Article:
Unearthing root causes behind social determinants of health
It is well understood that housing, access to nutritious foods, livable wages and a host of other factors outside the doctor’s office influence how long and how well we live. But what shapes those conditions? Who and what decide who receives the resources necessary to thrive?
For more than a dozen years, the World Health Organization (WHO) and other public health experts have pointed to a “wider set of systems and forces” that have either promoted or harmed our health. In a landmark 2010 paper, WHO called this the structural determinants of health inequalities and deemed it an avoidable, human-created system. These overarching processes shape the social determinants and increase social stratification and an unequal distribution of resources, according to WHO.
As those in public health – including County Health Rankings & Roadmaps (CHR&R) – look to better explain what creates the social determinants of health, it is worth noting how and where structural determinants exist and the role power dynamics play. Doing so could better inform public health research, which would lead to more effective policymaking, more equitable outcomes and better health for everyone.
The WHO paper argued power operates in economic, social and political dimensions. Concentrating it in the hands of just a few produces unfair, unjust and unequal conditions. For example, the power some corporations and wealthy individuals have wielded has shaped policies and political decisions that have disproportionately harmed people’s health, especially those who have been historically and systematically marginalized and oppressed.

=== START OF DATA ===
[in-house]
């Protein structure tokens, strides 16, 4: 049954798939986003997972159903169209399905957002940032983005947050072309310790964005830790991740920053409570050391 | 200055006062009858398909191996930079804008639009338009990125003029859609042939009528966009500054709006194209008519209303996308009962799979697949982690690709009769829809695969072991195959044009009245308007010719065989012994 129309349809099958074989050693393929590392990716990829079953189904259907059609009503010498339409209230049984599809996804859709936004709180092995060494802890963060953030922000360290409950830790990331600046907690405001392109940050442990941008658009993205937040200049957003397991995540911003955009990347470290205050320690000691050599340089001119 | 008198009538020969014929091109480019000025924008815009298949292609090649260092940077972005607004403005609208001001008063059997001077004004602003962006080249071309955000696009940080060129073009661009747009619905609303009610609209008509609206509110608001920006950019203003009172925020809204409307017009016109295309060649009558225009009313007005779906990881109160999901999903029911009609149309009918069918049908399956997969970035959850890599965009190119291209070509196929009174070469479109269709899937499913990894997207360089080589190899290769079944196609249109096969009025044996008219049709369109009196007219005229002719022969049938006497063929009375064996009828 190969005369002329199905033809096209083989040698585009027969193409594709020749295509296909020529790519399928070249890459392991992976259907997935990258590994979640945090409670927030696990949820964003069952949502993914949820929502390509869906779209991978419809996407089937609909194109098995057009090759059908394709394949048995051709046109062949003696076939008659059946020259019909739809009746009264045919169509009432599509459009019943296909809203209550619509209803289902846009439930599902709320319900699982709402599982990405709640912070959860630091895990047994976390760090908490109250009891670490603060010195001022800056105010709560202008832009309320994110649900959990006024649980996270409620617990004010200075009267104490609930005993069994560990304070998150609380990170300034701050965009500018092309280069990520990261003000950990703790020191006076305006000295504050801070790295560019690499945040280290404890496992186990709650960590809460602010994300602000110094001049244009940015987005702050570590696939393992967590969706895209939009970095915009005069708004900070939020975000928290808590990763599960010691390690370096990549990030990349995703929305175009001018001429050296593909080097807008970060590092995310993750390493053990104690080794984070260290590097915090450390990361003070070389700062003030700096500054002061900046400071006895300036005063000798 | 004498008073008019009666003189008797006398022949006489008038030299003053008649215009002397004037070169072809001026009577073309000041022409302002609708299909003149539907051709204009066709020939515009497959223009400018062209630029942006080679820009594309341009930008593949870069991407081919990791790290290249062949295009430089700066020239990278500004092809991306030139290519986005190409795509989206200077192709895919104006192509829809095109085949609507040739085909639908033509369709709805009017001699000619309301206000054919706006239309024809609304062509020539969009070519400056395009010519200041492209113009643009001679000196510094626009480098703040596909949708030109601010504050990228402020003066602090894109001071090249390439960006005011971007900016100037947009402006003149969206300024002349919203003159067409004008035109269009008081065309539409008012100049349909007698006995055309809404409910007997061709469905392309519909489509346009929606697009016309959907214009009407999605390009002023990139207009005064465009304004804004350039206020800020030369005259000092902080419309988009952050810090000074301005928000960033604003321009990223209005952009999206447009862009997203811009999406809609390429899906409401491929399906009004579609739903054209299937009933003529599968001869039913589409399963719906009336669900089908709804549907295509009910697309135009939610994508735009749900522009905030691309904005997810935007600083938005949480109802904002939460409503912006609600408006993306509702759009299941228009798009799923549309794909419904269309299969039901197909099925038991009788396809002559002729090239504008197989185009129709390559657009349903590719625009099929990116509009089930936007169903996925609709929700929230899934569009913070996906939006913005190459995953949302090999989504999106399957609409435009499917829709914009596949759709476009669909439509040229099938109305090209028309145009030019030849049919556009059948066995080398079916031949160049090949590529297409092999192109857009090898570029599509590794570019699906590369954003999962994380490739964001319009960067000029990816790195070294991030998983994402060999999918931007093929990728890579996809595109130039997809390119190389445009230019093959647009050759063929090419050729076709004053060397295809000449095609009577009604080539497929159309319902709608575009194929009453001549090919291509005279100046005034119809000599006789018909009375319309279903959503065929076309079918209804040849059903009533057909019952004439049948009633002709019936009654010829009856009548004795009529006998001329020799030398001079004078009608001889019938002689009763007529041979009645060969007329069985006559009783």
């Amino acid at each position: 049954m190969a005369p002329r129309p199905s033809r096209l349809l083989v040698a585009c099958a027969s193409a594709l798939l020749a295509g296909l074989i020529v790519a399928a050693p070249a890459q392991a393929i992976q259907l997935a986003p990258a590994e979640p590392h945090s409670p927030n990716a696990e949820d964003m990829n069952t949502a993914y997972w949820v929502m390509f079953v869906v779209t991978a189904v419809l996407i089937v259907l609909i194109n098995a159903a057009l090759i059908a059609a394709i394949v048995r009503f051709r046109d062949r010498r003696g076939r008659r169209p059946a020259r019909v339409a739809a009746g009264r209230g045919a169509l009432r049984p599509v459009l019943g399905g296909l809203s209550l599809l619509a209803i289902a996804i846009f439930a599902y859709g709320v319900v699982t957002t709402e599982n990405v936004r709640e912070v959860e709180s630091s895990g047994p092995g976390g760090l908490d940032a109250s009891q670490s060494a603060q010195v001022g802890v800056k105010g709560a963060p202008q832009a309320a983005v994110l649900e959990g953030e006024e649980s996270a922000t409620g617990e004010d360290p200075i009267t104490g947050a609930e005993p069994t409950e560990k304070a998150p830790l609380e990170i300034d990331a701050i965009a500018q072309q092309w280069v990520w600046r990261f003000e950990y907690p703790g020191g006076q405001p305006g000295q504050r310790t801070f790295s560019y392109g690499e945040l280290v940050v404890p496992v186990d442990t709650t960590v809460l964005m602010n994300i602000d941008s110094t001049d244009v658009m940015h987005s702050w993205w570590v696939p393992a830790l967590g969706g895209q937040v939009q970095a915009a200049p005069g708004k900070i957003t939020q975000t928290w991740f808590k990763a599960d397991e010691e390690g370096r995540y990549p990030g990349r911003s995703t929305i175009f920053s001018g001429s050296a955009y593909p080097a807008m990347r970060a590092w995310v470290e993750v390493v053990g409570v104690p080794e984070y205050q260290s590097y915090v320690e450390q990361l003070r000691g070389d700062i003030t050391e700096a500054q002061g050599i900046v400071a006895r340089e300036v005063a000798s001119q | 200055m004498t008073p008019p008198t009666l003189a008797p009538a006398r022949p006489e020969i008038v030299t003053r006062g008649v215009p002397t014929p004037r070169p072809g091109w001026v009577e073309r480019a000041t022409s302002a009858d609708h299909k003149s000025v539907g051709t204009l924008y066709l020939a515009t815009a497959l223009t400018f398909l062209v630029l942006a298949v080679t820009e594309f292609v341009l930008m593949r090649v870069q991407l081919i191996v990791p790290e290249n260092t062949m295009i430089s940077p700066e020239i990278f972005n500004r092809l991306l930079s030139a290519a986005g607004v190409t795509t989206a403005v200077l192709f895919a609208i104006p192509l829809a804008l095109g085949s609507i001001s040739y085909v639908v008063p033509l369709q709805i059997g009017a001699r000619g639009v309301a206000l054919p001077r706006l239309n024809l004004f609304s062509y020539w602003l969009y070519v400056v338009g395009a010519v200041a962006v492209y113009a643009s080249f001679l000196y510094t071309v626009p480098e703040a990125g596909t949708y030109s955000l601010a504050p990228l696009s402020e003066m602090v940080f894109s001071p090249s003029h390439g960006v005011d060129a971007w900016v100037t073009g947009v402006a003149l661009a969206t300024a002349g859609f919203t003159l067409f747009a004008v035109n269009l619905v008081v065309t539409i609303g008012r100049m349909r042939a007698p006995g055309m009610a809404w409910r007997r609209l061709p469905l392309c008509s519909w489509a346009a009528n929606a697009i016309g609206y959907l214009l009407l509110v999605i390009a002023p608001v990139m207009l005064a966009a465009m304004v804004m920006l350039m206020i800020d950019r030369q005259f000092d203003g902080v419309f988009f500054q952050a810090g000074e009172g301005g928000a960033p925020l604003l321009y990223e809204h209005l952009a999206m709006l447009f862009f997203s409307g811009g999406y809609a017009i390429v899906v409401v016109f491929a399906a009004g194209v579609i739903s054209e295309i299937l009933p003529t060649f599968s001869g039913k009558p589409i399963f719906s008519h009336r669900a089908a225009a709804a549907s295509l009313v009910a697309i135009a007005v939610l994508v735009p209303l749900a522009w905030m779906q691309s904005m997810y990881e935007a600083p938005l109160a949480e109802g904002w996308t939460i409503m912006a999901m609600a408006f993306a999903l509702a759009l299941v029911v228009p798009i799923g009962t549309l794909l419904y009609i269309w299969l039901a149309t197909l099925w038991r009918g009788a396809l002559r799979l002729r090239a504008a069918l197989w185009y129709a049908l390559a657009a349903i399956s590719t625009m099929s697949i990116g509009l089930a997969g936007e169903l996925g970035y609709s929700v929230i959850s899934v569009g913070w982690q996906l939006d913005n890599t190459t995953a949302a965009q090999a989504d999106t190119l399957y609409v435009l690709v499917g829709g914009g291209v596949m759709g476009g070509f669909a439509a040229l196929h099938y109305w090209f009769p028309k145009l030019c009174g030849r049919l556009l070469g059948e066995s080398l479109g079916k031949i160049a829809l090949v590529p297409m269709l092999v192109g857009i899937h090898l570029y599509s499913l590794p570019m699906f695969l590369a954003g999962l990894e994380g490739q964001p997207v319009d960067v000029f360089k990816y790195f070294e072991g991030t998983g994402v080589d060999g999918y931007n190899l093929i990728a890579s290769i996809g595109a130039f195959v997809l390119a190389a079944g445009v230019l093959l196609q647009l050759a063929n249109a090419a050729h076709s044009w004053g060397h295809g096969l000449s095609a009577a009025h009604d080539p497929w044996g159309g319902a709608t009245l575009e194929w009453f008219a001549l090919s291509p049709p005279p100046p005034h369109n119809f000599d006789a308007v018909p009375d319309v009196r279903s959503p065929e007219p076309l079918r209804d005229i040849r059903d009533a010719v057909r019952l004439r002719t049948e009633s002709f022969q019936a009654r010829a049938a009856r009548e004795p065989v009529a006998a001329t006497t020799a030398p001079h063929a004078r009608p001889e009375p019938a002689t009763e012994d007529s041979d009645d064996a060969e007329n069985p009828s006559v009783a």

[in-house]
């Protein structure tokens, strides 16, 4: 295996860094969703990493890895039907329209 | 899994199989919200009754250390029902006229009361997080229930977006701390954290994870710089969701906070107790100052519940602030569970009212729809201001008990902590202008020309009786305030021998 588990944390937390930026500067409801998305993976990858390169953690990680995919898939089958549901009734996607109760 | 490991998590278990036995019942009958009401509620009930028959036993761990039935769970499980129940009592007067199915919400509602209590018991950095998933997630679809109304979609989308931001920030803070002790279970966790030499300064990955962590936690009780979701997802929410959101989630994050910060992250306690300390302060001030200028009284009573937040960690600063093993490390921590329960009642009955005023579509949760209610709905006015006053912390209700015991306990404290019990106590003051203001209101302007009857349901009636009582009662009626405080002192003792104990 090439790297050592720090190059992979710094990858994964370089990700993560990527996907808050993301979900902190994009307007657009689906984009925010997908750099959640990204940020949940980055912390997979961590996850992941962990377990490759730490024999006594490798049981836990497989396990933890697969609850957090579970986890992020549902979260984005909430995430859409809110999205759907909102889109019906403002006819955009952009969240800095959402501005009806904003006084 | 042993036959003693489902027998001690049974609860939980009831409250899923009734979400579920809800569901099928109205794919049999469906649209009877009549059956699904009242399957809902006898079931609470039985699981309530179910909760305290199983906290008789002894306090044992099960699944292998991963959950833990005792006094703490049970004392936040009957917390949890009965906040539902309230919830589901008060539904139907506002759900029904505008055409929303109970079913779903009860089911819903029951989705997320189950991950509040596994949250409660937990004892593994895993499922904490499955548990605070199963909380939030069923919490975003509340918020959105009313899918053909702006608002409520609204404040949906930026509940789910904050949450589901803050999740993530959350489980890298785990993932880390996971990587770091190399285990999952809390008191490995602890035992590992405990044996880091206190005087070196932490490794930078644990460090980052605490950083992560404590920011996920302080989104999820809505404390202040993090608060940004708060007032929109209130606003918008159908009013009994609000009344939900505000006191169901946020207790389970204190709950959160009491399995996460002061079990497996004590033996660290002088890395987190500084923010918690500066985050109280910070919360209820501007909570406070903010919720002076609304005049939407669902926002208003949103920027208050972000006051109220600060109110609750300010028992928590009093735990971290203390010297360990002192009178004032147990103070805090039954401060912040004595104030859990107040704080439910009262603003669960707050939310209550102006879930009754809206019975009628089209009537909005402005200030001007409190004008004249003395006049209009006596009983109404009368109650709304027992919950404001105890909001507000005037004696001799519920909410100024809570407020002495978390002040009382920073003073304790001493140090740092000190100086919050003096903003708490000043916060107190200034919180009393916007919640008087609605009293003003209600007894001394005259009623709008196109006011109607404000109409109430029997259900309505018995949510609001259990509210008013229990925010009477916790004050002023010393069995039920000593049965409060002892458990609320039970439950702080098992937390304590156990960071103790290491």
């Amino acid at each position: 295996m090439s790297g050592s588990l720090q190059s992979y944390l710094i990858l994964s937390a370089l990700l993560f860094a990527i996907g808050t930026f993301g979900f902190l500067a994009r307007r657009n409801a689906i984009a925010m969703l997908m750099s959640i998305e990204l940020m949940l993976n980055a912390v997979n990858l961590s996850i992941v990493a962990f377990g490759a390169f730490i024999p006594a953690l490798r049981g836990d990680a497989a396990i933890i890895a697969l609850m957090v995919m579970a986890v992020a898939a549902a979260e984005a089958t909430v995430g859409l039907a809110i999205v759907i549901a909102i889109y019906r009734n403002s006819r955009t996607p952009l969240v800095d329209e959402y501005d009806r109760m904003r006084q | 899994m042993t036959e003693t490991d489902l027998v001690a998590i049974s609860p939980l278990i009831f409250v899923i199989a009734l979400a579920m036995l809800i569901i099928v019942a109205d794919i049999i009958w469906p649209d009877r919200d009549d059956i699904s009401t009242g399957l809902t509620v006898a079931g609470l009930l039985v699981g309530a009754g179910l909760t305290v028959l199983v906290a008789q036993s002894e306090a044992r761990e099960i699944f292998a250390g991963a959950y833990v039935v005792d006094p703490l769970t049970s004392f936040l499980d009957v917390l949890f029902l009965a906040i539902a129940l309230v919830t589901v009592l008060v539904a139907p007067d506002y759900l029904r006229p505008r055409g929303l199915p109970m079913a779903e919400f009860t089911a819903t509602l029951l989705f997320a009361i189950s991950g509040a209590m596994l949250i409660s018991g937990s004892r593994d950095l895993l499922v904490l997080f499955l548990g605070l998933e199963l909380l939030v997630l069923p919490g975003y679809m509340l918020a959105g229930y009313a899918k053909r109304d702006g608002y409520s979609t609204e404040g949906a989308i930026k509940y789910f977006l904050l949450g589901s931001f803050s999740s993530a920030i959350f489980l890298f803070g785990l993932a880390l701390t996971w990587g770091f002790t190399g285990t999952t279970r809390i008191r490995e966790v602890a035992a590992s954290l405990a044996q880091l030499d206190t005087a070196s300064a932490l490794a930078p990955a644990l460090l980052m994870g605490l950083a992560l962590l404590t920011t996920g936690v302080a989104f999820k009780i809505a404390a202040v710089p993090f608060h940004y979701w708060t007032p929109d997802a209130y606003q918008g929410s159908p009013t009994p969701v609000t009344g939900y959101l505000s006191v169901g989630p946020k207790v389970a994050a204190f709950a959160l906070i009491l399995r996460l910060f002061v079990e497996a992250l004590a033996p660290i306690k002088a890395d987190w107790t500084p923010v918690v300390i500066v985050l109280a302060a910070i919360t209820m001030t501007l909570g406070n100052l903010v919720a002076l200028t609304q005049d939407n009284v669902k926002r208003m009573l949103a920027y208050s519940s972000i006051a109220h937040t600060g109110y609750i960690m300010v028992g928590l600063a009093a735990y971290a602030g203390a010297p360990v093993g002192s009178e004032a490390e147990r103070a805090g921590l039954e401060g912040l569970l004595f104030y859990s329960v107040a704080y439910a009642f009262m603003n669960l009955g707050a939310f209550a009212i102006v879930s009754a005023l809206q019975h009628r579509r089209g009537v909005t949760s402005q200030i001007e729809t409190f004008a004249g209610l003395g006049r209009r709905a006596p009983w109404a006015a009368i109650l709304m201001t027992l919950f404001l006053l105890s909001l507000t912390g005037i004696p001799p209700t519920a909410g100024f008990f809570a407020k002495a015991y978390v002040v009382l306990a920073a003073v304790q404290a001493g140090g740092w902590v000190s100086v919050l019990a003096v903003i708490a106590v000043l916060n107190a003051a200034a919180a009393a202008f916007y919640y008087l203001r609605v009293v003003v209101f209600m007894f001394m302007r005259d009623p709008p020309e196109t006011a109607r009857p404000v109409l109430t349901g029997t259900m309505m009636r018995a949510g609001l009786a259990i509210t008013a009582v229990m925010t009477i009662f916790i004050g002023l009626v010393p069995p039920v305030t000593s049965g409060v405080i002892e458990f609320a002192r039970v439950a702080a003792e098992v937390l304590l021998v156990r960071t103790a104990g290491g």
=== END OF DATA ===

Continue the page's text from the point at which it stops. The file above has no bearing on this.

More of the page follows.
The field has not yet reached consensus on which categories to consider part of the structural determinants of health. The WHO paper included governance, culture, societal values, epidemiological conditions and social, public and economic policy. More recent publications have proposed categories such as commercial, political, legal, environmental, settler colonial, historical and moral determinants.
Those in public health hold an opportunity to clarify what shapes health and to illuminate power’s role. We at CHR&R believe we can reimagine and shift resources, structures and power to build a transformed future together.
Let us know how you define structural determinants and whether your organization is wrestling with the same questions around power, policy, research and models of health. Contact us at [email protected].